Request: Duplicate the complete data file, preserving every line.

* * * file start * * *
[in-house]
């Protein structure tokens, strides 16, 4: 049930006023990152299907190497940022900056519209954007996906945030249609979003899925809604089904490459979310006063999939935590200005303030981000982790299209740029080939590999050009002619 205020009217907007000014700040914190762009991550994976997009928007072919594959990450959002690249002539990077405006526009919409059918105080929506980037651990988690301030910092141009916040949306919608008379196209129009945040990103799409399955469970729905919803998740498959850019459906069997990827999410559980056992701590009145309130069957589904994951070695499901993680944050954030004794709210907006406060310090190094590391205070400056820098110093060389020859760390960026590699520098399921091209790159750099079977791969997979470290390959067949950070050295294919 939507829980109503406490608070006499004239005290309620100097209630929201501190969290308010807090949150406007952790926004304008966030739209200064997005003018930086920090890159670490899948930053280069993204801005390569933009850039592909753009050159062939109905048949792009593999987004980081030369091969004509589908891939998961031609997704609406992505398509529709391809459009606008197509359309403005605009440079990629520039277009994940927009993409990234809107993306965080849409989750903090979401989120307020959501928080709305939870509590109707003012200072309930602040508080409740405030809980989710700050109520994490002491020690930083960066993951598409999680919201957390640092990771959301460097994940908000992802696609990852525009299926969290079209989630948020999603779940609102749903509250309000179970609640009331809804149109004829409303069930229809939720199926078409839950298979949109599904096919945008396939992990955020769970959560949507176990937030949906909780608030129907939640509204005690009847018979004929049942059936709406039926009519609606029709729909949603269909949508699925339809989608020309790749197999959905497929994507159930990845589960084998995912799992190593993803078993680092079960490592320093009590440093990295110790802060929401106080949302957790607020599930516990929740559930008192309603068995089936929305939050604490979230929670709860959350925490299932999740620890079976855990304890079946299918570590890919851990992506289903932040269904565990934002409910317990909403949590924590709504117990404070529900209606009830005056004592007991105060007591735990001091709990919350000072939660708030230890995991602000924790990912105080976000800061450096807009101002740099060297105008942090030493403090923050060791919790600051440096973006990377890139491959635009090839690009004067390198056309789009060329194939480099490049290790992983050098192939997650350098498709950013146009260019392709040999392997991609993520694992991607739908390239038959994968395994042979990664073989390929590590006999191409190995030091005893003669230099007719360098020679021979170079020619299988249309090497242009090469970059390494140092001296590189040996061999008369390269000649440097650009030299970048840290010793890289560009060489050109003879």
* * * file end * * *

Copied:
[in-house]
């Protein structure tokens, strides 16, 4: 049930006023990152299907190497940022900056519209954007996906945030249609979003899925809604089904490459979310006063999939935590200005303030981000982790299209740029080939590999050009002619 205020009217907007000014700040914190762009991550994976997009928007072919594959990450959002690249002539990077405006526009919409059918105080929506980037651990988690301030910092141009916040949306919608008379196209129009945040990103799409399955469970729905919803998740498959850019459906069997990827999410559980056992701590009145309130069957589904994951070695499901993680944050954030004794709210907006406060310090190094590391205070400056820098110093060389020859760390960026590699520098399921091209790159750099079977791969997979470290390959067949950070050295294919 939507829980109503406490608070006499004239005290309620100097209630929201501190969290308010807090949150406007952790926004304008966030739209200064997005003018930086920090890159670490899948930053280069993204801005390569933009850039592909753009050159062939109905048949792009593999987004980081030369091969004509589908891939998961031609997704609406992505398509529709391809459009606008197509359309403005605009440079990629520039277009994940927009993409990234809107993306965080849409989750903090979401989120307020959501928080709305939870509590109707003012200072309930602040508080409740405030809980989710700050109520994490002491020690930083960066993951598409999680919201957390640092990771959301460097994940908000992802696609990852525009299926969290079209989630948020999603779940609102749903509250309000179970609640009331809804149109004829409303069930229809939720199926078409839950298979949109599904096919945008396939992990955020769970959560949507176990937030949906909780608030129907939640509204005690009847018979004929049942059936709406039926009519609606029709729909949603269909949508699925339809989608020309790749197999959905497929994507159930990845589960084998995912799992190593993803078993680092079960490592320093009590440093990295110790802060929401106080949302957790607020599930516990929740559930008192309603068995089936929305939050604490979230929670709860959350925490299932999740620890079976855990304890079946299918570590890919851990992506289903932040269904565990934002409910317990909403949590924590709504117990404070529900209606009830005056004592007991105060007591735990001091709990919350000072939660708030230890995991602000924790990912105080976000800061450096807009101002740099060297105008942090030493403090923050060791919790600051440096973006990377890139491959635009090839690009004067390198056309789009060329194939480099490049290790992983050098192939997650350098498709950013146009260019392709040999392997991609993520694992991607739908390239038959994968395994042979990664073989390929590590006999191409190995030091005893003669230099007719360098020679021979170079020619299988249309090497242009090469970059390494140092001296590189040996061999008369390269000649440097650009030299970048840290010793890289560009060489050109003879």